News Release
For Immediate Release
Contact: Katherine Bathgate (303) 478-8444
E-mail: <Katherine@school-forward.com>
February 24, 2020

California Public Officials File Suit Against California Gag Law

February 24, 2020 − by CIR − in Press Releases − Comments Off on California Public Officials File Suit Against California Gag Law

Washington, DC and Irvine, CA –The California Policy Center and the Center for Individual Rights today filed suit on behalf of seven California elected officials challenging a California law that prohibits public employers, including many elected school board and city council members, from statements that “deter or discourage” public employees from union membership.

“I was elected by the people to ask tough questions and discuss public policy issues in an open dialogue without fear of legal action. This law makes it impossible for me and other elected public officials to represent our constituents fully and candidly,” said lead plaintiff Jeffrey Barke, MD, who serves as a member of the Rossmoor Community Services District and from 2006-2018 served as an elected member of the Los Alamitos Unified School District Board of Education.

The 2017 law (California Government Code Section 3550) bans any speech that is critical of unions, which is a violation of the First Amendment. The law’s inherently vague standard – whatever might “deter or discourage” union membership – inevitably chills a broad swath of clearly protected speech since public officials have no way of knowing in advance what speech might “deter or discourage” union membership. The plaintiffs feel they cannot say anything about unions – even making factual statements – without fear of triggering a complaint.

In response to the law, the California School Boards Association advised its nearly 1,000-member school boards to limit discussion about union issues that might trigger a complaint. United Teachers Los Angeles (UTLA) has already filed complaints of an unfair labor practice against 11 public charter schools based on statements by administrators who shared their personal experiences as teachers who worked in a unionized public school district.  The Public Employment Relations Board (“PERB”) has yet to rule.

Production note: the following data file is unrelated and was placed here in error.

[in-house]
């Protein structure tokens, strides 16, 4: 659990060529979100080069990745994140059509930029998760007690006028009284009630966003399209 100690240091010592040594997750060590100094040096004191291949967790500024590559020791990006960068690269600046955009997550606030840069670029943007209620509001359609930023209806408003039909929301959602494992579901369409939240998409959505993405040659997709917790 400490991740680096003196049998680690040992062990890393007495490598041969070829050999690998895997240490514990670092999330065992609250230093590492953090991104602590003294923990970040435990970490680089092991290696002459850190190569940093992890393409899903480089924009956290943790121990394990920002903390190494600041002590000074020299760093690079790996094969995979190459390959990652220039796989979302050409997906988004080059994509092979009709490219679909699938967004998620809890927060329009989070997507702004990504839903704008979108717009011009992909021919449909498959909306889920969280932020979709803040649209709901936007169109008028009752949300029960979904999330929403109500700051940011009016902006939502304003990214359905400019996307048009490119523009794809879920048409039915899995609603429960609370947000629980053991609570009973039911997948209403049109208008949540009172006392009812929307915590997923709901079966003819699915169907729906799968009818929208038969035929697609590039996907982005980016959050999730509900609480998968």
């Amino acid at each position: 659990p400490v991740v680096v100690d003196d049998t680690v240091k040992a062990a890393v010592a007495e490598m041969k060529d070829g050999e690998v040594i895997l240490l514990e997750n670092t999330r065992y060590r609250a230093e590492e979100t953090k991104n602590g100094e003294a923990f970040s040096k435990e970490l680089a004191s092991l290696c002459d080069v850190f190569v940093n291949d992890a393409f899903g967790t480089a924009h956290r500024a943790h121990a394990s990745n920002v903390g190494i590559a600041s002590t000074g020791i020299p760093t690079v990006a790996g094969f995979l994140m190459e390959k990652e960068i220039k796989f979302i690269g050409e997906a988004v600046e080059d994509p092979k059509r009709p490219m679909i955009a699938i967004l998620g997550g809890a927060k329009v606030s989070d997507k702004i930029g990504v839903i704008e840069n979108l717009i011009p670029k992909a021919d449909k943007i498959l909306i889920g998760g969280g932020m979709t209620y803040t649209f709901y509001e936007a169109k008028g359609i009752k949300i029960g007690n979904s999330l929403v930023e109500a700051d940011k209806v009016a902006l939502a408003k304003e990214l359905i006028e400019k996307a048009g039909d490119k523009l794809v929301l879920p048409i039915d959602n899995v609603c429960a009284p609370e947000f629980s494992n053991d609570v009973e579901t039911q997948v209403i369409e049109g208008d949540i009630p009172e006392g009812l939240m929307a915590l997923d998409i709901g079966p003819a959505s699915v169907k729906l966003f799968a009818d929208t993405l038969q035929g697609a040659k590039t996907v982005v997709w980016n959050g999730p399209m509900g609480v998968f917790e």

The seven public official-plaintiffs have experienced numerous instances where the law has interfered and continues to interfere with their responsibility to participate fully and candidly in public discussion on significant issues or answer basic constituent questions.

“Public employee unions in California have positions on many issues that directly affect the budgets and policies in every school, city, and county in the state,” continued Barke. “This law unfairly censors any discussion of those positions and of the unions that support them.”

Among the other six plaintiffs are local school board and city council members from various communities in California.

Section 3550 is part of a slate of laws enacted in the last several years designed to bolster the ability of California unions to continue to extract dues and fees from state and local employees.  Lead Counsel David Schwarz of the Los Angeles firm of Sheppard Mullin, Richter & Hampton LLP commented, “it is no coincidence that Section 3550 was signed into law the same day the U.S. Supreme Court decided Janus v. AFSCME, the landmark 2018 holding that forcing public employees to pay union dues violates the First Amendment’s prohibition against compelled speech.”

CPC CEO Mark Bucher said, “This law systematically suppresses criticism of public employee union policies on everything from wage and benefit demands to sanctuary city policies. The California Legislature cannot silence public debate in this way.”

CIR President Terence Pell said, “The First Amendment does not allow a state to selectively punish speech of anyone based solely on the point of view expressed. It is fundamental to our representative government that elected officials are free to participate fully and candidly in public discussion. This California gag law must go.”

The suit was filed in Federal District Court of the Central District of California.

About the California Policy Center:

The California Policy Center is an educational non-profit focused on public policies that aim to improve California’s democracy and economy. Learn more about CPC’s work at Californiapolicycenter.org

About The Center for Individual Rights:

The Center for Individual Rights is a nonprofit public interest law firm that defends individual rights, with particular emphasis on civil rights and free speech. CIR provides free legal representation to deserving clients whose individual rights are threatened. Learn more about CIR’s work at www.cir-usa.org.

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